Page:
This month celebrates the 65th anniversary of the UK's Clean Air Act of 1956, which was enacted in response to the coal-smoke pollution that killed thousands of Londoners in 1952. So what went good, what went wrong, and what can we learn from it to assist with today's air pollution?
Taking Bold Measures
First, if measures to improve air quality are sufficiently bold, they can be effective. Take, for example, Beijing. Targeted measures decreased particle pollution by 35% in the four years following the Olympics, a significant reduction in air quality.
However, we tend to disregard this as something that our political institutions are incapable of achieving. It's possible.
Particle pollution in London fell by 67 percent in the ten years after the 1956 statute. The central London ultra-low emission zone reduced nitrogen dioxide from vehicles by more than 36% between 2017 and 2019.
Second, successful measures need public awareness and political leadership in order to achieve results. The 1956 statute did not impose the types of restrictions on air quality that are currently being debated. Instead, it identified problem areas, enacted remedies, and funded them, including payments to homeowners to repair polluting boilers, fireplaces, and ovens.
The most rapid action took place in London, where recurring and apparent smogs killed thousands of people during the 1950s, as well as in places where bronchitis was the most prevalent. Outside of London, however, progress on smoke control was occasionally delayed.
It was impeded by a lack of political priority and funding in local governments and strong industry interests, and a lack of awareness of the problem's implications.
Third, as our understanding grows, laws must be updated. While the 1956 Clean Air Act concentrated on coal smoke, and apparent gains were lauded, for the following 30 years, growing traffic exhaust was mostly neglected.
Wood-burning fireplaces and stoves, pollution from tires, brakes, and road wear, and ultra-fine particles from airports are all overlooked sources today.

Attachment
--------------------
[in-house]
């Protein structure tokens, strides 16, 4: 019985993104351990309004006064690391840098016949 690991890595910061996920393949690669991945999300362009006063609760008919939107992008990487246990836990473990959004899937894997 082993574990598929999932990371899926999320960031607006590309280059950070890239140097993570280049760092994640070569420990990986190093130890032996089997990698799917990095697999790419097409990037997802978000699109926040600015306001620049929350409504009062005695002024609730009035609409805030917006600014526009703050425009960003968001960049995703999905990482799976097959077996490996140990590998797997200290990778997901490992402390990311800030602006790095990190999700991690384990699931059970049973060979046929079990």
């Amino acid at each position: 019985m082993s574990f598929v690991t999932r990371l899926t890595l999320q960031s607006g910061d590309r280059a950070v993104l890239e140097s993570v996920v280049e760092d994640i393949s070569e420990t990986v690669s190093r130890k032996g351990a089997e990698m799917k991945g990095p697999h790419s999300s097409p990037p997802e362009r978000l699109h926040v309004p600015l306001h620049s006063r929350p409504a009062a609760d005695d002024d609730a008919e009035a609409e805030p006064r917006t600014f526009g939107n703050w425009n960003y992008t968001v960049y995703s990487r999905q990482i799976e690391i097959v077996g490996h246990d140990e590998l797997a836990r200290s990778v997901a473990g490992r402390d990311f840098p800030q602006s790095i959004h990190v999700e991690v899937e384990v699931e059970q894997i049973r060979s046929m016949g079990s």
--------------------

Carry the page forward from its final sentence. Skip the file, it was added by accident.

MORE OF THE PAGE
Acknowledging the Source
Fourth, rather than focusing on one pollutant at a time, we must address air pollution from its source. Rather than reducing sulfur pollution sources, the 1956 act encouraged higher industry and power plant chimneys to disperse the pollution even further.
And it did spread.
Sulfur from coal and oil burning was increasingly falling like acid rain in northern Europe, notably in Scandinavia, destroying lake and river life and causing severe forest dieback in the 1970s and 1980s.
Today's public debate focuses on traffic pollution and the role of carbon dioxide in our climate emergency. Still, we must go farther and recognize our air as a valuable resource for living a healthy life rather than a trash disposal route.
Health Importance of Good Air Quality
Pollutants in the air must be reduced for the sake of human health and the ecosystem. When we breathe filthy air, contaminants enter our lungs and travel via our circulation to our internal organs, including the brain.
This can lead to serious health concerns, including asthma, cardiovascular disease, even cancer, and reduced life quality and years. According to new findings, every organ in the human body is damaged.
Children, individuals with chronic illnesses, and the elderly are among the most vulnerable groups to the harmful impacts of toxic air pollution.
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